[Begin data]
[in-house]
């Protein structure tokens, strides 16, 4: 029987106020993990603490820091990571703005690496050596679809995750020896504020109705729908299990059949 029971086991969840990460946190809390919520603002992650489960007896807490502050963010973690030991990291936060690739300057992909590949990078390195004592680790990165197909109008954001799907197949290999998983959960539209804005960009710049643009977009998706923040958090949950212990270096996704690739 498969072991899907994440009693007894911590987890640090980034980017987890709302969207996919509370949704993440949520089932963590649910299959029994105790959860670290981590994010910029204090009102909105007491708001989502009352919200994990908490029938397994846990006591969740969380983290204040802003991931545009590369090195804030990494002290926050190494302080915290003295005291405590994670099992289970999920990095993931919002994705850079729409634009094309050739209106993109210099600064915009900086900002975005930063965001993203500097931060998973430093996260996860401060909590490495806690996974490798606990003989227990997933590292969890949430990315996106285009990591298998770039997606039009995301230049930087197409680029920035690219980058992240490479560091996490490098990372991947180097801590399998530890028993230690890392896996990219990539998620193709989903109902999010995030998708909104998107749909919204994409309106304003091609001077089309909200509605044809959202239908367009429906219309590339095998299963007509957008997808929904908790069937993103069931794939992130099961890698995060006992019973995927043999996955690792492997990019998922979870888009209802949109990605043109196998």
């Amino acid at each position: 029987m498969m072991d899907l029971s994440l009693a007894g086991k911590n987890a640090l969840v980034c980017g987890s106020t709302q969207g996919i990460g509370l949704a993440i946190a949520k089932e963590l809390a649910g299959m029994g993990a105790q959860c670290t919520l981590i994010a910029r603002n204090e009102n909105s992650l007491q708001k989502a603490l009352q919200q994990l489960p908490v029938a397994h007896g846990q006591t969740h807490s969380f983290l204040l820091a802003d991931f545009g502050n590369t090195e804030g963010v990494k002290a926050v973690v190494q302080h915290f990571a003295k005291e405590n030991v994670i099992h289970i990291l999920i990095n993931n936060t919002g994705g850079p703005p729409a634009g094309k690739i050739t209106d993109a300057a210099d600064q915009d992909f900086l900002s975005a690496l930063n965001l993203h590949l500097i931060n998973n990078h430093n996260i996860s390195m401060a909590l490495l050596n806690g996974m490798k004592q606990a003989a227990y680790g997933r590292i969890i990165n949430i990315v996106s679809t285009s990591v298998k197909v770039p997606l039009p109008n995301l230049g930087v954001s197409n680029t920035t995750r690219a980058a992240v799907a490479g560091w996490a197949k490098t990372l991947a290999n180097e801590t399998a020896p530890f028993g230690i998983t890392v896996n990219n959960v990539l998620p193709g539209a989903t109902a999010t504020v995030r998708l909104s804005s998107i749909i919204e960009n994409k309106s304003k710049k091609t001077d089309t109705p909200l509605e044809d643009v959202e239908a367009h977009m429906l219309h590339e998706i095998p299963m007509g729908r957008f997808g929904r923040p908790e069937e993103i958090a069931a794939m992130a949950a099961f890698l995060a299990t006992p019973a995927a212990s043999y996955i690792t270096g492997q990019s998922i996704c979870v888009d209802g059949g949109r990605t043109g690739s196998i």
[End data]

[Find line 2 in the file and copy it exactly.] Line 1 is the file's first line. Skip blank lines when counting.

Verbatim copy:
């Protein structure tokens, strides 16, 4: 029987106020993990603490820091990571703005690496050596679809995750020896504020109705729908299990059949 029971086991969840990460946190809390919520603002992650489960007896807490502050963010973690030991990291936060690739300057992909590949990078390195004592680790990165197909109008954001799907197949290999998983959960539209804005960009710049643009977009998706923040958090949950212990270096996704690739 498969072991899907994440009693007894911590987890640090980034980017987890709302969207996919509370949704993440949520089932963590649910299959029994105790959860670290981590994010910029204090009102909105007491708001989502009352919200994990908490029938397994846990006591969740969380983290204040802003991931545009590369090195804030990494002290926050190494302080915290003295005291405590994670099992289970999920990095993931919002994705850079729409634009094309050739209106993109210099600064915009900086900002975005930063965001993203500097931060998973430093996260996860401060909590490495806690996974490798606990003989227990997933590292969890949430990315996106285009990591298998770039997606039009995301230049930087197409680029920035690219980058992240490479560091996490490098990372991947180097801590399998530890028993230690890392896996990219990539998620193709989903109902999010995030998708909104998107749909919204994409309106304003091609001077089309909200509605044809959202239908367009429906219309590339095998299963007509957008997808929904908790069937993103069931794939992130099961890698995060006992019973995927043999996955690792492997990019998922979870888009209802949109990605043109196998």